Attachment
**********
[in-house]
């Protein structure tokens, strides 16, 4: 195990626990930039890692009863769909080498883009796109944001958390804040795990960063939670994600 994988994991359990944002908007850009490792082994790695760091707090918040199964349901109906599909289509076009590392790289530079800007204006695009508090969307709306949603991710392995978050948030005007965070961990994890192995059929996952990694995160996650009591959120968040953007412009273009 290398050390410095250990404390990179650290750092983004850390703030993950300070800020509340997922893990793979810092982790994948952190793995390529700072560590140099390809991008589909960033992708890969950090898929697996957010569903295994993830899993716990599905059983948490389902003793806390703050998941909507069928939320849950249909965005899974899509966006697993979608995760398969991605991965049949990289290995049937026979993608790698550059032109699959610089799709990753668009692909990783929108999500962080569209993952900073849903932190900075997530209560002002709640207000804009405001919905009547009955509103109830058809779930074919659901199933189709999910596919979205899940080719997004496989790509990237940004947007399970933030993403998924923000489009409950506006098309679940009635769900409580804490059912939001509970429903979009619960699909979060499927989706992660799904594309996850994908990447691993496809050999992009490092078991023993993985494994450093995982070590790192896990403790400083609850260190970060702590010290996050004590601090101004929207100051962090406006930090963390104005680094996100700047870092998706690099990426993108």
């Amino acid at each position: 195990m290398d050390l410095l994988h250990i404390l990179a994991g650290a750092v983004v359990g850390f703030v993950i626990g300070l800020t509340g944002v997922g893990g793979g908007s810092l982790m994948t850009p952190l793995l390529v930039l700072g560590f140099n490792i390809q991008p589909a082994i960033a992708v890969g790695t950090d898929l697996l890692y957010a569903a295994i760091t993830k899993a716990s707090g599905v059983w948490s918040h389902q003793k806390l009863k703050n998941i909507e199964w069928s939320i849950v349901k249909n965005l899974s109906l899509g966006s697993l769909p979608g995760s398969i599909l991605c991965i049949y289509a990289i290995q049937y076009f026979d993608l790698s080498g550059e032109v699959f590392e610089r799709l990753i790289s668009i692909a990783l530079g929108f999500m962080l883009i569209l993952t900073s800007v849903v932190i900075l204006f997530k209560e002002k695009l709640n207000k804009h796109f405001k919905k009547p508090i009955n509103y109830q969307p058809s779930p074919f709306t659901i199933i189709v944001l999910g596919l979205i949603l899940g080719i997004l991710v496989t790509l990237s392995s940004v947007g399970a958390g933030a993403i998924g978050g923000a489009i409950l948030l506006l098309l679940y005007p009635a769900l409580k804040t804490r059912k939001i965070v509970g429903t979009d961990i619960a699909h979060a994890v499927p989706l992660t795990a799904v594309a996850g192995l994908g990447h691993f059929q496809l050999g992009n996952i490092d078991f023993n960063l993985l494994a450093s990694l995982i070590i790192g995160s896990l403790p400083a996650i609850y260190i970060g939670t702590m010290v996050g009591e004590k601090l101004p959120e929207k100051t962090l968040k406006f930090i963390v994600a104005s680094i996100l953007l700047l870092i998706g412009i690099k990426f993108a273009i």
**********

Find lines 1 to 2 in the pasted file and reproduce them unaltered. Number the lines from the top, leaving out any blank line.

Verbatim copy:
[in-house]
């Protein structure tokens, strides 16, 4: 195990626990930039890692009863769909080498883009796109944001958390804040795990960063939670994600 994988994991359990944002908007850009490792082994790695760091707090918040199964349901109906599909289509076009590392790289530079800007204006695009508090969307709306949603991710392995978050948030005007965070961990994890192995059929996952990694995160996650009591959120968040953007412009273009 290398050390410095250990404390990179650290750092983004850390703030993950300070800020509340997922893990793979810092982790994948952190793995390529700072560590140099390809991008589909960033992708890969950090898929697996957010569903295994993830899993716990599905059983948490389902003793806390703050998941909507069928939320849950249909965005899974899509966006697993979608995760398969991605991965049949990289290995049937026979993608790698550059032109699959610089799709990753668009692909990783929108999500962080569209993952900073849903932190900075997530209560002002709640207000804009405001919905009547009955509103109830058809779930074919659901199933189709999910596919979205899940080719997004496989790509990237940004947007399970933030993403998924923000489009409950506006098309679940009635769900409580804490059912939001509970429903979009619960699909979060499927989706992660799904594309996850994908990447691993496809050999992009490092078991023993993985494994450093995982070590790192896990403790400083609850260190970060702590010290996050004590601090101004929207100051962090406006930090963390104005680094996100700047870092998706690099990426993108």